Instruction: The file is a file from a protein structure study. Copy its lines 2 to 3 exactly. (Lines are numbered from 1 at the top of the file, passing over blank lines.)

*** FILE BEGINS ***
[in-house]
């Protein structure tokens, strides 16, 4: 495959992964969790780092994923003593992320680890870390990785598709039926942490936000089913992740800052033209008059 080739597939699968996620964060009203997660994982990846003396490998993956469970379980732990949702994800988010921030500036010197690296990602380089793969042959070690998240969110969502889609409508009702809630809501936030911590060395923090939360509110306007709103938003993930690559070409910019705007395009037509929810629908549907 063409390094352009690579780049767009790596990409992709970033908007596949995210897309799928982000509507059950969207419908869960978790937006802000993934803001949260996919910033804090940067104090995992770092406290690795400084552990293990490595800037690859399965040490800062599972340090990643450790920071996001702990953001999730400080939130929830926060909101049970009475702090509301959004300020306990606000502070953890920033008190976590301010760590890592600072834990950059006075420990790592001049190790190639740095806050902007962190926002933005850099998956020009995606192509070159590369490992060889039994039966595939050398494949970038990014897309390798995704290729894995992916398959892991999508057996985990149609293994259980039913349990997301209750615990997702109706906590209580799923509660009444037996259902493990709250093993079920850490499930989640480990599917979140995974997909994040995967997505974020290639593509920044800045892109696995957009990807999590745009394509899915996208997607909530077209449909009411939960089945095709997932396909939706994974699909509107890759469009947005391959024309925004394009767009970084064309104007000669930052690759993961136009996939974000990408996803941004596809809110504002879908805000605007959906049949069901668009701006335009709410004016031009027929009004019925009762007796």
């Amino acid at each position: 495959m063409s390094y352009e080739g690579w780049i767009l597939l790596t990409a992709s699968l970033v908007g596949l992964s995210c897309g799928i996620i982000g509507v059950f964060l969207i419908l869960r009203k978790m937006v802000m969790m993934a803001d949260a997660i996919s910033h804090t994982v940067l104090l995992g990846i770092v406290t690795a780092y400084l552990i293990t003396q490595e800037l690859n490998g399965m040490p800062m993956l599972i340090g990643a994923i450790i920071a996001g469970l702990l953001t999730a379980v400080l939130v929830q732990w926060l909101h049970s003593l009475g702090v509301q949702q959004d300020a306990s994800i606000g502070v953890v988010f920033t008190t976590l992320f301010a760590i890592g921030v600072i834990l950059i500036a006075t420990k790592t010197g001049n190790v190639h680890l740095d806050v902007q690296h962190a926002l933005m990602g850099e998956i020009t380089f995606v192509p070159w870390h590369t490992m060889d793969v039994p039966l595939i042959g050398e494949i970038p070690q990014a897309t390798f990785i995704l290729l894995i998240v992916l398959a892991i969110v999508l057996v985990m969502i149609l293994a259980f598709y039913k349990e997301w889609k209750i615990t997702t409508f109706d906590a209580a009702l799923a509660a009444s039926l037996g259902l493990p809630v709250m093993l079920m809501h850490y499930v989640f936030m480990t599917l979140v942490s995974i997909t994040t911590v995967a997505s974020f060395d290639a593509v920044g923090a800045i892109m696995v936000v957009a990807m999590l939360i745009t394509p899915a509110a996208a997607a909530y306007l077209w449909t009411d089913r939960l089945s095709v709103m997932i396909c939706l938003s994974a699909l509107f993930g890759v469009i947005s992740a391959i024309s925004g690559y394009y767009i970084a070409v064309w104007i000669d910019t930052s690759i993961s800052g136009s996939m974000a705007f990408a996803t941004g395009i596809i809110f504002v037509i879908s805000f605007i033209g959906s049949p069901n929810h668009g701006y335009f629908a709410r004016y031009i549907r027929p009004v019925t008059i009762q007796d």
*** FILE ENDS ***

């Protein structure tokens, strides 16, 4: 495959992964969790780092994923003593992320680890870390990785598709039926942490936000089913992740800052033209008059 080739597939699968996620964060009203997660994982990846003396490998993956469970379980732990949702994800988010921030500036010197690296990602380089793969042959070690998240969110969502889609409508009702809630809501936030911590060395923090939360509110306007709103938003993930690559070409910019705007395009037509929810629908549907 063409390094352009690579780049767009790596990409992709970033908007596949995210897309799928982000509507059950969207419908869960978790937006802000993934803001949260996919910033804090940067104090995992770092406290690795400084552990293990490595800037690859399965040490800062599972340090990643450790920071996001702990953001999730400080939130929830926060909101049970009475702090509301959004300020306990606000502070953890920033008190976590301010760590890592600072834990950059006075420990790592001049190790190639740095806050902007962190926002933005850099998956020009995606192509070159590369490992060889039994039966595939050398494949970038990014897309390798995704290729894995992916398959892991999508057996985990149609293994259980039913349990997301209750615990997702109706906590209580799923509660009444037996259902493990709250093993079920850490499930989640480990599917979140995974997909994040995967997505974020290639593509920044800045892109696995957009990807999590745009394509899915996208997607909530077209449909009411939960089945095709997932396909939706994974699909509107890759469009947005391959024309925004394009767009970084064309104007000669930052690759993961136009996939974000990408996803941004596809809110504002879908805000605007959906049949069901668009701006335009709410004016031009027929009004019925009762007796």
């Amino acid at each position: 495959m063409s390094y352009e080739g690579w780049i767009l597939l790596t990409a992709s699968l970033v908007g596949l992964s995210c897309g799928i996620i982000g509507v059950f964060l969207i419908l869960r009203k978790m937006v802000m969790m993934a803001d949260a997660i996919s910033h804090t994982v940067l104090l995992g990846i770092v406290t690795a780092y400084l552990i293990t003396q490595e800037l690859n490998g399965m040490p800062m993956l599972i340090g990643a994923i450790i920071a996001g469970l702990l953001t999730a379980v400080l939130v929830q732990w926060l909101h049970s003593l009475g702090v509301q949702q959004d300020a306990s994800i606000g502070v953890v988010f920033t008190t976590l992320f301010a760590i890592g921030v600072i834990l950059i500036a006075t420990k790592t010197g001049n190790v190639h680890l740095d806050v902007q690296h962190a926002l933005m990602g850099e998956i020009t380089f995606v192509p070159w870390h590369t490992m060889d793969v039994p039966l595939i042959g050398e494949i970038p070690q990014a897309t390798f990785i995704l290729l894995i998240v992916l398959a892991i969110v999508l057996v985990m969502i149609l293994a259980f598709y039913k349990e997301w889609k209750i615990t997702t409508f109706d906590a209580a009702l799923a509660a009444s039926l037996g259902l493990p809630v709250m093993l079920m809501h850490y499930v989640f936030m480990t599917l979140v942490s995974i997909t994040t911590v995967a997505s974020f060395d290639a593509v920044g923090a800045i892109m696995v936000v957009a990807m999590l939360i745009t394509p899915a509110a996208a997607a909530y306007l077209w449909t009411d089913r939960l089945s095709v709103m997932i396909c939706l938003s994974a699909l509107f993930g890759v469009i947005s992740a391959i024309s925004g690559y394009y767009i970084a070409v064309w104007i000669d910019t930052s690759i993961s800052g136009s996939m974000a705007f990408a996803t941004g395009i596809i809110f504002v037509i879908s805000f605007i033209g959906s049949p069901n929810h668009g701006y335009f629908a709410r004016y031009i549907r027929p009004v019925t008059i009762q007796d």